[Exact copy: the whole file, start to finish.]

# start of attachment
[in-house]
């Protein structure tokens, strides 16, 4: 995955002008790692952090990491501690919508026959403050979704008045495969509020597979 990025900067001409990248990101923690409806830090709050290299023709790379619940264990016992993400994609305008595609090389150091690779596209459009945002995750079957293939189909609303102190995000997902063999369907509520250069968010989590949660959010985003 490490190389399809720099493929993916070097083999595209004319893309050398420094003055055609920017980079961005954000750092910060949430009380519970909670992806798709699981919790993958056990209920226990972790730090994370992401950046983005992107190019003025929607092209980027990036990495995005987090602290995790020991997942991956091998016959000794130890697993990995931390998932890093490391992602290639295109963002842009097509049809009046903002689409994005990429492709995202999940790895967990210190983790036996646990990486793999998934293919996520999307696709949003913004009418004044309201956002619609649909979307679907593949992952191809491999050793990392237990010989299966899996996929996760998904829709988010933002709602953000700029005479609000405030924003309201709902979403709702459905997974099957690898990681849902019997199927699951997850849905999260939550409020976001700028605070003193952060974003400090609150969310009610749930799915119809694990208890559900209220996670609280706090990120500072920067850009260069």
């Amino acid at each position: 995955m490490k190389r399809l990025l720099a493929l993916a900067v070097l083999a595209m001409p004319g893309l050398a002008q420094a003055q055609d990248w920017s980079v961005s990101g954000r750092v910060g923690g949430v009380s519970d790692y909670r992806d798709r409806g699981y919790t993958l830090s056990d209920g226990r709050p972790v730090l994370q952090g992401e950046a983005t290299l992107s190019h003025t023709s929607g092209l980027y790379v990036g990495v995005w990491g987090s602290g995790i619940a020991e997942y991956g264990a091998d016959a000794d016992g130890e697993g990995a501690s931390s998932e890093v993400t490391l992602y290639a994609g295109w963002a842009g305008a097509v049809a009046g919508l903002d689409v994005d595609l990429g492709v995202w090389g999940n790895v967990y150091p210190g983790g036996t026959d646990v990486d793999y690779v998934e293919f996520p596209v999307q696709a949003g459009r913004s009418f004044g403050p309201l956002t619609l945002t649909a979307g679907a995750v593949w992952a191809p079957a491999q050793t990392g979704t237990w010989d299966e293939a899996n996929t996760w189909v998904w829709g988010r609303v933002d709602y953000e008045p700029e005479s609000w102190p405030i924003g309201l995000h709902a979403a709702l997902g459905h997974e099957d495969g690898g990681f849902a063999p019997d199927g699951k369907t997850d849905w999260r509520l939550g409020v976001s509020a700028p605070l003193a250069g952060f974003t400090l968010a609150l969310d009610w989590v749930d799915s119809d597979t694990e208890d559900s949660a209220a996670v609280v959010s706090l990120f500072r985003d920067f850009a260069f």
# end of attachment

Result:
[in-house]
């Protein structure tokens, strides 16, 4: 995955002008790692952090990491501690919508026959403050979704008045495969509020597979 990025900067001409990248990101923690409806830090709050290299023709790379619940264990016992993400994609305008595609090389150091690779596209459009945002995750079957293939189909609303102190995000997902063999369907509520250069968010989590949660959010985003 490490190389399809720099493929993916070097083999595209004319893309050398420094003055055609920017980079961005954000750092910060949430009380519970909670992806798709699981919790993958056990209920226990972790730090994370992401950046983005992107190019003025929607092209980027990036990495995005987090602290995790020991997942991956091998016959000794130890697993990995931390998932890093490391992602290639295109963002842009097509049809009046903002689409994005990429492709995202999940790895967990210190983790036996646990990486793999998934293919996520999307696709949003913004009418004044309201956002619609649909979307679907593949992952191809491999050793990392237990010989299966899996996929996760998904829709988010933002709602953000700029005479609000405030924003309201709902979403709702459905997974099957690898990681849902019997199927699951997850849905999260939550409020976001700028605070003193952060974003400090609150969310009610749930799915119809694990208890559900209220996670609280706090990120500072920067850009260069």
């Amino acid at each position: 995955m490490k190389r399809l990025l720099a493929l993916a900067v070097l083999a595209m001409p004319g893309l050398a002008q420094a003055q055609d990248w920017s980079v961005s990101g954000r750092v910060g923690g949430v009380s519970d790692y909670r992806d798709r409806g699981y919790t993958l830090s056990d209920g226990r709050p972790v730090l994370q952090g992401e950046a983005t290299l992107s190019h003025t023709s929607g092209l980027y790379v990036g990495v995005w990491g987090s602290g995790i619940a020991e997942y991956g264990a091998d016959a000794d016992g130890e697993g990995a501690s931390s998932e890093v993400t490391l992602y290639a994609g295109w963002a842009g305008a097509v049809a009046g919508l903002d689409v994005d595609l990429g492709v995202w090389g999940n790895v967990y150091p210190g983790g036996t026959d646990v990486d793999y690779v998934e293919f996520p596209v999307q696709a949003g459009r913004s009418f004044g403050p309201l956002t619609l945002t649909a979307g679907a995750v593949w992952a191809p079957a491999q050793t990392g979704t237990w010989d299966e293939a899996n996929t996760w189909v998904w829709g988010r609303v933002d709602y953000e008045p700029e005479s609000w102190p405030i924003g309201l995000h709902a979403a709702l997902g459905h997974e099957d495969g690898g990681f849902a063999p019997d199927g699951k369907t997850d849905w999260r509520l939550g409020v976001s509020a700028p605070l003193a250069g952060f974003t400090l968010a609150l969310d009610w989590v749930d799915s119809d597979t694990e208890d559900s949660a209220a996670v609280v959010s706090l990120f500072r985003d920067f850009a260069f």